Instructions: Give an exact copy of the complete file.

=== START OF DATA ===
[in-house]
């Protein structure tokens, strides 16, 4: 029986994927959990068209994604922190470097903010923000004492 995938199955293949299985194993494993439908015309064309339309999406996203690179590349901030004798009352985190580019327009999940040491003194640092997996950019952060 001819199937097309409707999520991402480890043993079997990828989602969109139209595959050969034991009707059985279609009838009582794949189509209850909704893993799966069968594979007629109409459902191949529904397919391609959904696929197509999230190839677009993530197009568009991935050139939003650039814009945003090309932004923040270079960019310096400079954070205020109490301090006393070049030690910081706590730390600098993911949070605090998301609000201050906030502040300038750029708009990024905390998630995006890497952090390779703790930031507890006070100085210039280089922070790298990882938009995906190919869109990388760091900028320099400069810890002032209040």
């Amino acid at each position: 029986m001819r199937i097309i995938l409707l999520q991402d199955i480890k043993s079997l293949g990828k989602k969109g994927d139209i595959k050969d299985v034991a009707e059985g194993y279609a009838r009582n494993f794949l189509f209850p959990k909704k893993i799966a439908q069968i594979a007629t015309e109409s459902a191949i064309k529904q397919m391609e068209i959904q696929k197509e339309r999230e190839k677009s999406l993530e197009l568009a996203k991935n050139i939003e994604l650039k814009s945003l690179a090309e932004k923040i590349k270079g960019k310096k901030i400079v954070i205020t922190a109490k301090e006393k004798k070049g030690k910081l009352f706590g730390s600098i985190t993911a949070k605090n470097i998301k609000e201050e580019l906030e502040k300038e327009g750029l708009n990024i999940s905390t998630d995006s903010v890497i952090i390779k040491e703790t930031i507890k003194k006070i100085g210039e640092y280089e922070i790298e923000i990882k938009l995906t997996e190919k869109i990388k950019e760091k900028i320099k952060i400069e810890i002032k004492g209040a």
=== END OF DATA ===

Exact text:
[in-house]
């Protein structure tokens, strides 16, 4: 029986994927959990068209994604922190470097903010923000004492 995938199955293949299985194993494993439908015309064309339309999406996203690179590349901030004798009352985190580019327009999940040491003194640092997996950019952060 001819199937097309409707999520991402480890043993079997990828989602969109139209595959050969034991009707059985279609009838009582794949189509209850909704893993799966069968594979007629109409459902191949529904397919391609959904696929197509999230190839677009993530197009568009991935050139939003650039814009945003090309932004923040270079960019310096400079954070205020109490301090006393070049030690910081706590730390600098993911949070605090998301609000201050906030502040300038750029708009990024905390998630995006890497952090390779703790930031507890006070100085210039280089922070790298990882938009995906190919869109990388760091900028320099400069810890002032209040």
């Amino acid at each position: 029986m001819r199937i097309i995938l409707l999520q991402d199955i480890k043993s079997l293949g990828k989602k969109g994927d139209i595959k050969d299985v034991a009707e059985g194993y279609a009838r009582n494993f794949l189509f209850p959990k909704k893993i799966a439908q069968i594979a007629t015309e109409s459902a191949i064309k529904q397919m391609e068209i959904q696929k197509e339309r999230e190839k677009s999406l993530e197009l568009a996203k991935n050139i939003e994604l650039k814009s945003l690179a090309e932004k923040i590349k270079g960019k310096k901030i400079v954070i205020t922190a109490k301090e006393k004798k070049g030690k910081l009352f706590g730390s600098i985190t993911a949070k605090n470097i998301k609000e201050e580019l906030e502040k300038e327009g750029l708009n990024i999940s905390t998630d995006s903010v890497i952090i390779k040491e703790t930031i507890k003194k006070i100085g210039e640092y280089e922070i790298e923000i990882k938009l995906t997996e190919k869109i990388k950019e760091k900028i320099k952060i400069e810890i002032k004492g209040a």